Mar. 29, 2007 – The latest round of legislative proposals to address waste from the agricultural industry would continue to give government breaks to factory farms, despite criticsâ€™ arguments that the large-scale operations are unnecessarily harmful to the environment.
- New Study Shows Antibiotics in Manure Contaminate Crops (Nov 8, 2005)
- Giant Factory Farms Encroach on Communities, Evade Regulation (Jul 3, 2006)
The proposals are part of the first round of discussions between legislators, government officials and special interest groups over the renewal of the Farm Bill, a legislative package that covers US farm and food policies, from subsidies for commodity crops to trade to the food-stamp program.
Policymakers are proposing to continue to give large, so-called concentrated animal feeding operations (CAFOs) millions of dollars in subsidies to help control environmental damage. CAFOs, which confine thousands of animals in a single facility, generate 300 million tons of manure annually, according to the Environmental Protection Agency.
Filled with nitrogen, ammonia and at least 150 different harmful pathogens, including six that account for more than 90 percent of food and waterborne illnesses, manure from CAFOs can seep into rivers, streams and oceans, where it can kill aquatic life and taint drinking water supplies. The manure can also cause respiratory problems for workers and nearby residents.
Under different legislative proposals put forth by the Department of Agriculture (USDA) and Representative Richard Pombo (Râ€“California), funds for farm conservation efforts would increase by $1.4 billion to $4.2 billion, and CAFOs would continue to qualify for the subsidies. The programs are designed to help farmers and agricultural facilities comply with environmental laws.
For instance, the Environmental Quality Incentive Program (EQIP) covers up to 75 percent of certain conservation costs.
Critics of industrial farming say the government should not encourage the proliferation of CAFOs with tax incentives and subsidies. The US government pays millions of dollars to subsidize the operations of large animal farms and then hundreds of thousands more to help them clean up after themselves.
In 2005, the US government doled out almost $300 million in subsidies to livestock and dairy farmers, many of which are CAFOs, according to the Environmental Working Group, which annually publishes a database of subsidies. The USDA gave more than $500,000 in EQIP funding to farms and ranches that same year.
Farm subsidy awards tend to be concentrated among a small number of farms: In 2005, the top 10 percent of recipients were paid 66 percent of all USDA subsidies. The top one percent received 20 percent of the payouts.
"These large agribusinesses are very adept at what they call â€˜farming the governmentâ€™ â€“
basically getting government money to expand and develop their operations," said Gene Baur, co-founder of the animal-advocacy group Farm Sanctuary. Baurâ€™s organization also opposes CAFOs for the inhumane conditions the animals are kept in.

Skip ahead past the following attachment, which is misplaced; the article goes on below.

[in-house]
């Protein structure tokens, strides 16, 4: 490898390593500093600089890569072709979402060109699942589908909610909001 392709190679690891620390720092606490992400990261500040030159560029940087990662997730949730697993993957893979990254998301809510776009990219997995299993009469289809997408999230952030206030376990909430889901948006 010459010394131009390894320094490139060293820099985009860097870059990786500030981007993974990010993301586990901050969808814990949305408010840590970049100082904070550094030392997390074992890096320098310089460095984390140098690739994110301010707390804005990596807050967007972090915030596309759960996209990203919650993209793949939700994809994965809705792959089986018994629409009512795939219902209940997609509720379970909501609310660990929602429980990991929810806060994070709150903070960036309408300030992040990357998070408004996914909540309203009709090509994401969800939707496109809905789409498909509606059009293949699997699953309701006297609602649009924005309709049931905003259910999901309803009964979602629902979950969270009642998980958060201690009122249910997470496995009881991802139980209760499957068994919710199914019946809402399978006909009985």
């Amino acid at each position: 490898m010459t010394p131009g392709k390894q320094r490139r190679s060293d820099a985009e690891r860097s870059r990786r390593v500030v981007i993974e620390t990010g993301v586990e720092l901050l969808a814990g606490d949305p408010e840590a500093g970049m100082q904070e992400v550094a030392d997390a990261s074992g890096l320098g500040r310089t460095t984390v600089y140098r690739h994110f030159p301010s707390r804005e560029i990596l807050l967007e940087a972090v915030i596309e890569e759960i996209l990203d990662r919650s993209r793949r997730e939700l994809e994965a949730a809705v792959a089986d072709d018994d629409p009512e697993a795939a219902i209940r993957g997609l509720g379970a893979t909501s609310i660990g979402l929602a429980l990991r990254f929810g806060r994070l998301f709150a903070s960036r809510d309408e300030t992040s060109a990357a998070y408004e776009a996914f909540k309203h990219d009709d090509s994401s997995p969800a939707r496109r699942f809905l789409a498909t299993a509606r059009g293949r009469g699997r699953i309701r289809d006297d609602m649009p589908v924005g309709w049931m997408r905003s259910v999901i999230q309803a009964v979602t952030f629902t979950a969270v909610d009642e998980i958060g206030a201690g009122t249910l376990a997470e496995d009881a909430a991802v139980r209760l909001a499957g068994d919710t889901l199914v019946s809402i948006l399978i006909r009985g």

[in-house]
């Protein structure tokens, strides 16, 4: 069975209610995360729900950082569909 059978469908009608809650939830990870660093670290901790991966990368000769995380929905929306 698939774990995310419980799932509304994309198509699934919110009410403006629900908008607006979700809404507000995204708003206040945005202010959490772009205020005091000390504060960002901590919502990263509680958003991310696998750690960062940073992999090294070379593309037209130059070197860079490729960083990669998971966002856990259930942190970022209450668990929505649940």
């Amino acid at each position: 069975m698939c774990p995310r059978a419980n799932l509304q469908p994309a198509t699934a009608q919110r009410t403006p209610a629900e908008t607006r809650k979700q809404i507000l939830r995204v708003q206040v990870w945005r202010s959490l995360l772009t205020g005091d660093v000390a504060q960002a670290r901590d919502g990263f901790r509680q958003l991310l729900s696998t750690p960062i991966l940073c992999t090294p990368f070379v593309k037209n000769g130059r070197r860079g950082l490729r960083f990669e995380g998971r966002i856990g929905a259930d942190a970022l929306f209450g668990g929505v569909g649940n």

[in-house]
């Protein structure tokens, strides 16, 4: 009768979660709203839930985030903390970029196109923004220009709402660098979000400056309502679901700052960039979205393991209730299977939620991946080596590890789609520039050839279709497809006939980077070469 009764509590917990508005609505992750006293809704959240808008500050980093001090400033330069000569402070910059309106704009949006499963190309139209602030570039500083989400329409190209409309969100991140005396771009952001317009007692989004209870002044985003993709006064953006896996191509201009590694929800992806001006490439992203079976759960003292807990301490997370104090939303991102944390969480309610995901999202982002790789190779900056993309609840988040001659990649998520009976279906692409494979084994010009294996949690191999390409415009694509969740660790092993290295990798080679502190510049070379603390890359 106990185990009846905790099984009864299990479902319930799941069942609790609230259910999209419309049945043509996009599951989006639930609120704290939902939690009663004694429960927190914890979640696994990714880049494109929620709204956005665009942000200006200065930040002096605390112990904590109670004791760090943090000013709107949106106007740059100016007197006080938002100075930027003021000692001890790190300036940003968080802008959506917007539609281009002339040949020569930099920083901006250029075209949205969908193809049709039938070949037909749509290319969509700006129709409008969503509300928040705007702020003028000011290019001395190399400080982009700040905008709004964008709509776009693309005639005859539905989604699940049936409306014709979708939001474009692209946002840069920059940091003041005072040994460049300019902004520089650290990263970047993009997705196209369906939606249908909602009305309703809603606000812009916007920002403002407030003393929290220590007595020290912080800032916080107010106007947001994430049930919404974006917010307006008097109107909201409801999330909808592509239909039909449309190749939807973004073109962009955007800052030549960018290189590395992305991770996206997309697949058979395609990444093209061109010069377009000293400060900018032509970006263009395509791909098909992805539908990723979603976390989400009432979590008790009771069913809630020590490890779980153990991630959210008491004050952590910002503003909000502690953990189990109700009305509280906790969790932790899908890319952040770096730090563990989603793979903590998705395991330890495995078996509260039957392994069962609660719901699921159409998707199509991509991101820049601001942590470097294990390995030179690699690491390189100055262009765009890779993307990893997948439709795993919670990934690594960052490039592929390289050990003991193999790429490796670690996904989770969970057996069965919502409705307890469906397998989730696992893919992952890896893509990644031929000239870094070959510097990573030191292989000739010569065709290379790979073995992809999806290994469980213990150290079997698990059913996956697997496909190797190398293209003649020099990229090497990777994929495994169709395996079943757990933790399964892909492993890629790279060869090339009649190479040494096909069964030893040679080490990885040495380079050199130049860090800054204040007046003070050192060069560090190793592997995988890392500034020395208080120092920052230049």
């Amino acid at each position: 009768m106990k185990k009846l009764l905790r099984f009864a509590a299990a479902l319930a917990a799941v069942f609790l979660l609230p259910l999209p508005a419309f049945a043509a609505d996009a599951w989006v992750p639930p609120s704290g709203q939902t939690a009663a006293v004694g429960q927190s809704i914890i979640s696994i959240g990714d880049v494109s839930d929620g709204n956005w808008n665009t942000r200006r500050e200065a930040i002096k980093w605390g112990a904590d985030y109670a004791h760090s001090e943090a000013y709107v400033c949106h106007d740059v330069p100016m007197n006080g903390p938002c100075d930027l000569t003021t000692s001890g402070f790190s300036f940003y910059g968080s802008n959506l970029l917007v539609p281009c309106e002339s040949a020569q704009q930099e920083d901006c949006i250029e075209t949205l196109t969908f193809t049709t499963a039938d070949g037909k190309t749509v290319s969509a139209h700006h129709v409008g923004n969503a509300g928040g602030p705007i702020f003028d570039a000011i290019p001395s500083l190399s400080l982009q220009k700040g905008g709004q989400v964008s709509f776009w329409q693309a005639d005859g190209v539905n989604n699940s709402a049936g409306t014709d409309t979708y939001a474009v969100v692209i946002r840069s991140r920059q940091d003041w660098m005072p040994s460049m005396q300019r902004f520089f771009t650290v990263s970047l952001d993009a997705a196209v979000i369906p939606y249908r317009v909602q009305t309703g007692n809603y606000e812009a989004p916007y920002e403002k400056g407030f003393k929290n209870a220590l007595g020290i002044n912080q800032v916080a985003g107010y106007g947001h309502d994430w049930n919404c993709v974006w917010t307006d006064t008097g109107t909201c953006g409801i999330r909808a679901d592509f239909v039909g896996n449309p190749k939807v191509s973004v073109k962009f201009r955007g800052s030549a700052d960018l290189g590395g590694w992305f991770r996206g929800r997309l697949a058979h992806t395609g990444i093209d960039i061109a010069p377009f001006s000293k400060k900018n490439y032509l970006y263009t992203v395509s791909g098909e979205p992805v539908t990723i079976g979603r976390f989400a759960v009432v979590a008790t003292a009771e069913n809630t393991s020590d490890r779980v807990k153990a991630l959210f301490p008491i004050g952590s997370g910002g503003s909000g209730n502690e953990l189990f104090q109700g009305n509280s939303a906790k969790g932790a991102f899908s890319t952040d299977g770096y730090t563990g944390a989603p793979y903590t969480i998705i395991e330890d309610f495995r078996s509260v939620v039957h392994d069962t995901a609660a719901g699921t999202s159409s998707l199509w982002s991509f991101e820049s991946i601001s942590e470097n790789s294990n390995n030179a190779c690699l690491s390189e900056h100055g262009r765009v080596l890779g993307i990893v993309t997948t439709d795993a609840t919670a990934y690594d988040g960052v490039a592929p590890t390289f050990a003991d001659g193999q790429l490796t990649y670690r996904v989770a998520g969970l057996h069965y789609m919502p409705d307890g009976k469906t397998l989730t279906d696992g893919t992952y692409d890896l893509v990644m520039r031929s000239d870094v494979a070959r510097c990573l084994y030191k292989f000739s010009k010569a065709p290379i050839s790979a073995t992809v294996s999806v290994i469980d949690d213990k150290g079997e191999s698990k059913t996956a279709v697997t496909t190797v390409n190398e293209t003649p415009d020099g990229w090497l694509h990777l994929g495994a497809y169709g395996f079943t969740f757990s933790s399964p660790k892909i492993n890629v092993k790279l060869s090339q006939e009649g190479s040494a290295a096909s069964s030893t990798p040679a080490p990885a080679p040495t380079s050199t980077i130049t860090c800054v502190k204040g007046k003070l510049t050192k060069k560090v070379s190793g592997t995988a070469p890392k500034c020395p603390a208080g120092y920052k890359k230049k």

CAFOs use EQIP funding to build manure lagoons lined with clay or concrete, said Dianna Power, a resource conservationist with the USDA. The lagoons allow farmers to store excess manure so they do not overspread it on crop fields and risk leakage into rivers and streams. To control the leakage of animal feed into the soil, farmers must also sometimes build filters for the stored piles of feed, which can reach twenty feet high.
In 2006, the government gave confined feeding operations more than $152 million in EQIP funding.
As previously reported by The NewStandard, researchers with the Environmental Integrity Project, a research and advocacy group, have documented over 320 manure spills from livestock-feeding operations in Iowa alone between 1992 and 2002. The resulting pollution killed an estimated 2.6 million fish.
Power, of the USDA, said the agency is there "to serve whoever is in business." She acknowledged that CAFOs do pose greater "resource concerns" than small farms, but said they also have a greater ability to set up conservation structures. "They could have created their own problems, but they also have the means to fix their problems."
But Martha Noble, senior policy associate with the Sustainable Agriculture Coalition, said agribusinesses depend heavily on taxpayers to fix their problems, and subsidies such as EQIP only encourage them to grow and create even more pollution. "A lot of farmers, particularly in areas like dairy and hog-producing, who had smaller-scale systems, are on this incredibly un-level playing field," she said. "No one comes in and hands them a check and says, â€˜let me pay 75 percent cost-share... of your operation.â€™
"The reason they don't get that is because they're not causing that big a problem," she said. "EQIP is designed to pay the biggest amount of money to those people who have made it clear that they're going to cause the biggest environmental problems. And we keep paying them."
Baur suggested that the government shift funds to the production of fruits and vegetables, which are more nutritious and less resource-intensive to produce than corn-fed meat. He also said the government should give more financial support to the nationâ€™s family farms.
"We need a more-diversified system with more small farms and local production," he said.